A Light Shines In Harlem: New York’s First Charter School and the Movement It Led by Mary C. Bounds (Lawrence Hill Books, 224 pp., $24.95)

This back-to-school season is rife with excellent education books, including Elizabeth Green’s Building a Better Teacher and Dana Goldstein’s The Teacher Wars. But anyone who wants insight into how hard it is to build a successful school should pick up Mary Bounds’s A Light Shines In Harlem, which tells the story of New York’s first charter school, the Sisulu-Walker Charter School of Harlem.

Photo by Sisulu-Walker Charter School (sisuluwalker.org)
Photo by Sisulu-Walker Charter School (sisuluwalker.org)

When New York State’s charter school law was passed in the wee hours of December 18, 1998—thanks to Governor George Pataki linking it to a long-awaited pay raise for legislators—it was unclear whether charters would amount to much in New York City, the graveyard of many well-intentioned efforts to improve public education. Today, however, 197 charter schools operate in the city, serving 82,000 children—about 7.5 percent of all public school students. The majority of these schools are performing better than their district counterparts. Students and parents now have a meaningful choice of public school. And the whole system benefits from charter schools’ infusion of new ideas and new urgency. But all of this was far from certain in early 1999, when investor Steve Klinsky, seeking greater personal fulfillment and to honor the legacy of a deceased brother, walked away from a prestigious job at the private equity firm Fortsmann Little to open the Sisulu-Walker school.

A veteran journalist, Bounds tells the story of Klinsky’s struggles and ultimate success in a suspenseful, behind-the-scenes manner, unusual for an education-policy book. She writes in detail about many of the academic, political, and financial challenges facing Sisulu-Walker and the New York charter-school movement in its early years. The book includes a foreword by Wyatt Tee Walker, the former chief of staff to Martin Luther King, Jr., who became a Harlem minister and joined forces with Klinsky to provide the Sisulu-Walker school with a home in his church’s community center on 115th street. The school is named for Walker and Walter Sisulu, an antiapartheid hero who worked alongside Nelson Mandela in South Africa.

I knew nothing about Walker or Sisulu before reading A Light Shines, and learning about their respective fights for civil rights was an unexpected delight. Walker was King’s “field general” for the Birmingham civil rights campaign and helped compile the “Letter from a Birmingham Jail” from notes King had written on scraps of paper. King personally installed Walker as pastor of the Canaan Baptist Church of Christ in Harlem on March 24, 1968, 11 days before his assassination in Memphis. Over time, Walker came to see school choice as “the civil rights issue” of the late twentieth century. If King were alive today, Bounds quotes Walker as saying, he would support charter schools as a way of combating the “discrimination against low-income people trying to get their children a quality education.”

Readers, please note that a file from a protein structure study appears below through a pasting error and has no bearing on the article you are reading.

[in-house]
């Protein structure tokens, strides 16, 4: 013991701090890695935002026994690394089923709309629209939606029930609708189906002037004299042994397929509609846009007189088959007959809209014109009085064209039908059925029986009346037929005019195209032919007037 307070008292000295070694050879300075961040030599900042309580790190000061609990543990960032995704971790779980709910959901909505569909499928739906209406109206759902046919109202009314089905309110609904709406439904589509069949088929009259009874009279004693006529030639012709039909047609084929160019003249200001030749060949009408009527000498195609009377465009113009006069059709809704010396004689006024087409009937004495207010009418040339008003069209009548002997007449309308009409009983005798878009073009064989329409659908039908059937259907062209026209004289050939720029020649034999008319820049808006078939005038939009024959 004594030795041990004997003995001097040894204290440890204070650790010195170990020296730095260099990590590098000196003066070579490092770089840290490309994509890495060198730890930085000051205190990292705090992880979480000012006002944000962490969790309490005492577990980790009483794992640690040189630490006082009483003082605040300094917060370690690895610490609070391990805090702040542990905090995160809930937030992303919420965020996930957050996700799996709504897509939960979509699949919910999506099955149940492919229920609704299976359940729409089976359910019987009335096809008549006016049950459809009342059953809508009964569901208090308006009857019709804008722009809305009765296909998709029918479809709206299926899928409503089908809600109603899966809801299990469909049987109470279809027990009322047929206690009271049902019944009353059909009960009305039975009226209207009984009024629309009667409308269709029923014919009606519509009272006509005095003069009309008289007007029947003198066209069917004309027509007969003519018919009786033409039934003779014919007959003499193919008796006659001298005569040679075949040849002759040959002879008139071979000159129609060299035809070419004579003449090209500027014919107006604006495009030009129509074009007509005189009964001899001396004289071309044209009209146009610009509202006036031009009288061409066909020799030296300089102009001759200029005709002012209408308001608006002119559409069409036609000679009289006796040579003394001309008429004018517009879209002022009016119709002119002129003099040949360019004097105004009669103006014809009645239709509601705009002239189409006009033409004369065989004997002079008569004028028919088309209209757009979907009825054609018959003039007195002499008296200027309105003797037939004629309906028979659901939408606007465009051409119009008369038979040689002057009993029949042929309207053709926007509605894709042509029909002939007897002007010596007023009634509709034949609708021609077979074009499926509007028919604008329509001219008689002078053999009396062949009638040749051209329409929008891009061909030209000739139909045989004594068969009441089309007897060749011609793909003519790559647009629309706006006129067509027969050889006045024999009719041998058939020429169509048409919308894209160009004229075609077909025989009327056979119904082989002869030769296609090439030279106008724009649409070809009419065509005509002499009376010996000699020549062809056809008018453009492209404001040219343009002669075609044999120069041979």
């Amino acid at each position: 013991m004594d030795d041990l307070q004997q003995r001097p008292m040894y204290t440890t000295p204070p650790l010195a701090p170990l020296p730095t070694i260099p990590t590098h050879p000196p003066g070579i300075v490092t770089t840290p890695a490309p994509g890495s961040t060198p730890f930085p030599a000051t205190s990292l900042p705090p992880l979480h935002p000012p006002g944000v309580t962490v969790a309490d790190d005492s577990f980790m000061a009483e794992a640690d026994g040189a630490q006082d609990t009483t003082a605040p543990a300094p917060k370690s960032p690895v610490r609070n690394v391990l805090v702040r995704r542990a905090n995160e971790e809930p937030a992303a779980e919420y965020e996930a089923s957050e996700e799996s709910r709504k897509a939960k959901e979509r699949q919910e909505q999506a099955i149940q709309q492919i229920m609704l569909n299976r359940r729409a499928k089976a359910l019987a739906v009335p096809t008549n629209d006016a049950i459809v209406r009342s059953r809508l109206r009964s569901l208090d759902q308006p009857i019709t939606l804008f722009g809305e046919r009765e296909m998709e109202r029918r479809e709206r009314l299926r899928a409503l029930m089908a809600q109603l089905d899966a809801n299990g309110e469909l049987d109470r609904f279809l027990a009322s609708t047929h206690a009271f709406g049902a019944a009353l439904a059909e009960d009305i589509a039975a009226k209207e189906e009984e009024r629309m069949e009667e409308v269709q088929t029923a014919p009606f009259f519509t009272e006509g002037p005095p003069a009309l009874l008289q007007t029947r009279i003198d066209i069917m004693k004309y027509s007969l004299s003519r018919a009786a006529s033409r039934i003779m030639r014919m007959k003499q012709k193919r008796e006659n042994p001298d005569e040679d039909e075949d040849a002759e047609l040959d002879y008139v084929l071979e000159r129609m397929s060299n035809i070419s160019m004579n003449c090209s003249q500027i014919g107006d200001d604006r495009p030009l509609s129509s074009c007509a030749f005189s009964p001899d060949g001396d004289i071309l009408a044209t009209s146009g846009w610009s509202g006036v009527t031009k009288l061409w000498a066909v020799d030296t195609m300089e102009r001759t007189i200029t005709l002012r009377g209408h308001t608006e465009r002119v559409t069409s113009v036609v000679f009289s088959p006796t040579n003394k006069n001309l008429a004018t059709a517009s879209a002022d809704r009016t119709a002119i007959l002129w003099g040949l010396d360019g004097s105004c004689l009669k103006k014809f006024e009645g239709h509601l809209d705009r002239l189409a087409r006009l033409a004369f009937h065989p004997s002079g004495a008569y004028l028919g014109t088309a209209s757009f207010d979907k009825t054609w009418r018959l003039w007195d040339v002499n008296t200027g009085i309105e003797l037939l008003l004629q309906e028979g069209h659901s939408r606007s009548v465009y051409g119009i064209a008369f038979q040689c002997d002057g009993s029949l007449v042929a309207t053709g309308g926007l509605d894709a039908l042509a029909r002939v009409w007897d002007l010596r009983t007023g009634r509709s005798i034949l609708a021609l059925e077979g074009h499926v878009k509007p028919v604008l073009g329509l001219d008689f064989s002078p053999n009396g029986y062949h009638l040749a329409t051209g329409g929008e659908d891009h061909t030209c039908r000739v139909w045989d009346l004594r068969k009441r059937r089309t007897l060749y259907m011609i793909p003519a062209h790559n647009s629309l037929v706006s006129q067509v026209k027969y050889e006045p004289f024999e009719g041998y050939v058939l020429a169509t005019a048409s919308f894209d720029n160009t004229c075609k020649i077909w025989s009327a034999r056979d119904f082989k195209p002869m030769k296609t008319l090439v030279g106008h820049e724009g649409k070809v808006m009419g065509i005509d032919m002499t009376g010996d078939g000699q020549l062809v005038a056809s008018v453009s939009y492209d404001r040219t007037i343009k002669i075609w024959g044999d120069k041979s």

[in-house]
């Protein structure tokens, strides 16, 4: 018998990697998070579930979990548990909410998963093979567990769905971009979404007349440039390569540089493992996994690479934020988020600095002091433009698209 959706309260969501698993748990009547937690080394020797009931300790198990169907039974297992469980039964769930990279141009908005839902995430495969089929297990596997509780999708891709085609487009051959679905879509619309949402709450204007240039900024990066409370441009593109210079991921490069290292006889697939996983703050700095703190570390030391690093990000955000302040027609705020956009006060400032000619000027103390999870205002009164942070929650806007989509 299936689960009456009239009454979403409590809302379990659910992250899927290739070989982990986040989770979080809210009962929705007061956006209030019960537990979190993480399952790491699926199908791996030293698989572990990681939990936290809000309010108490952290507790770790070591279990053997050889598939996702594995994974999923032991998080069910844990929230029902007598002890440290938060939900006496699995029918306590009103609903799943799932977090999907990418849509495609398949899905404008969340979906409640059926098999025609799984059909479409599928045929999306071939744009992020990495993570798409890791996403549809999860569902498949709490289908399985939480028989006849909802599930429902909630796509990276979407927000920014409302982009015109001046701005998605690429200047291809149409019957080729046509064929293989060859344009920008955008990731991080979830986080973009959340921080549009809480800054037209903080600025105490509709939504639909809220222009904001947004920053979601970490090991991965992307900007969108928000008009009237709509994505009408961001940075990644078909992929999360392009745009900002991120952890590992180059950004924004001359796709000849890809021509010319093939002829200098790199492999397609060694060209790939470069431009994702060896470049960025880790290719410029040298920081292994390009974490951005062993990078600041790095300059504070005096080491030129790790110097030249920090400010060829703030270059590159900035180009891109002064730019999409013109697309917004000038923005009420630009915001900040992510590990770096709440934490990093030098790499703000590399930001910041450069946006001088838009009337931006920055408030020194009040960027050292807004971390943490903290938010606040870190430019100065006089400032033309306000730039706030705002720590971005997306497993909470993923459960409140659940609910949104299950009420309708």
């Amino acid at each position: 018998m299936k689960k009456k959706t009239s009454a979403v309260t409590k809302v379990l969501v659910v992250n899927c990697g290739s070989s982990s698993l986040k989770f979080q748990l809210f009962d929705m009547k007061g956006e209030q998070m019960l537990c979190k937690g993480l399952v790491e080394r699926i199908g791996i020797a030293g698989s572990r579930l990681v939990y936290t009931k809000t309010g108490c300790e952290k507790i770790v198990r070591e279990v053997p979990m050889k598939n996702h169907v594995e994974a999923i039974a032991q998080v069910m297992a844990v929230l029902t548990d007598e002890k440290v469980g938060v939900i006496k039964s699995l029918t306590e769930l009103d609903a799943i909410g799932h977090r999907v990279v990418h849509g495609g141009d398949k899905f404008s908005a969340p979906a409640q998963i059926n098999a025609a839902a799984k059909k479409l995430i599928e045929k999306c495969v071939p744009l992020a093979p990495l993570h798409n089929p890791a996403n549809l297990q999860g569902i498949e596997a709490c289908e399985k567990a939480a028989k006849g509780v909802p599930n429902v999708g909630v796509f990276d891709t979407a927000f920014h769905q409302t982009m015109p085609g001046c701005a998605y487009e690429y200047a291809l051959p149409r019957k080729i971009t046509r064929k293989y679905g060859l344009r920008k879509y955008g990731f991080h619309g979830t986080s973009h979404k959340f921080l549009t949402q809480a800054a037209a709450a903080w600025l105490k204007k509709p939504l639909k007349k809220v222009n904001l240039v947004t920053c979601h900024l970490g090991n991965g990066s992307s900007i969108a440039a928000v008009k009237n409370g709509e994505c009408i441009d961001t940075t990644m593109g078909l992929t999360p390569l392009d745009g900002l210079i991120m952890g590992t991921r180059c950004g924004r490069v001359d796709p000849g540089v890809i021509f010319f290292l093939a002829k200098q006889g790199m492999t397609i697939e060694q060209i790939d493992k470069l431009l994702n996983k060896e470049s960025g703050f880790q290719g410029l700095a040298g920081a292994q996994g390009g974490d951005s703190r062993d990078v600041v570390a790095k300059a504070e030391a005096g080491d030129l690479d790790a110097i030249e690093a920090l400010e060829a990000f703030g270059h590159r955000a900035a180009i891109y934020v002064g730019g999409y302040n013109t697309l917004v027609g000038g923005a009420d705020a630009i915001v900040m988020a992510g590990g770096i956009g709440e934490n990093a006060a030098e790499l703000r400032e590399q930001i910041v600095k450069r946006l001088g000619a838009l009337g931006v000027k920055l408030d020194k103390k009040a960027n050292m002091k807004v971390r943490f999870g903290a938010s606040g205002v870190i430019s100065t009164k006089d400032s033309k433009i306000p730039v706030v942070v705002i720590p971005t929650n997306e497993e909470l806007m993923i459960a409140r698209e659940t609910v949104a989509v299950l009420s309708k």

Bounds makes clear that Sisulu-Walker—the only survivor of that pioneering 1999 class of charters—has had its ups and downs. At one point, when Sisulu-Walker was going through significant growing pains, some advisors told Klinsky to walk away from the school he had invested so much time, effort, and money to create. Klinsky instead redoubled his efforts to turn the school around. “This is tombstone stuff,” he says.

Klinsky also established Victory Education Partners, which provides academic and school-management support services to independent charter schools and public school districts. Bounds briefly touches on the experiences of some of the Victory-affiliated schools, including the successful Charter School for Educational Excellence in Yonkers, New York. In the last chapter, she describes what she sees as the characteristics of successful schools. But at its heart, A Light Shines is the story of an unlikely partnership between a Wall Street hotshot and a Harlem minister, the little-school-that-could they created together on 115th Street, and the path that they’ve charted for educational equity in New York—and across the nation.


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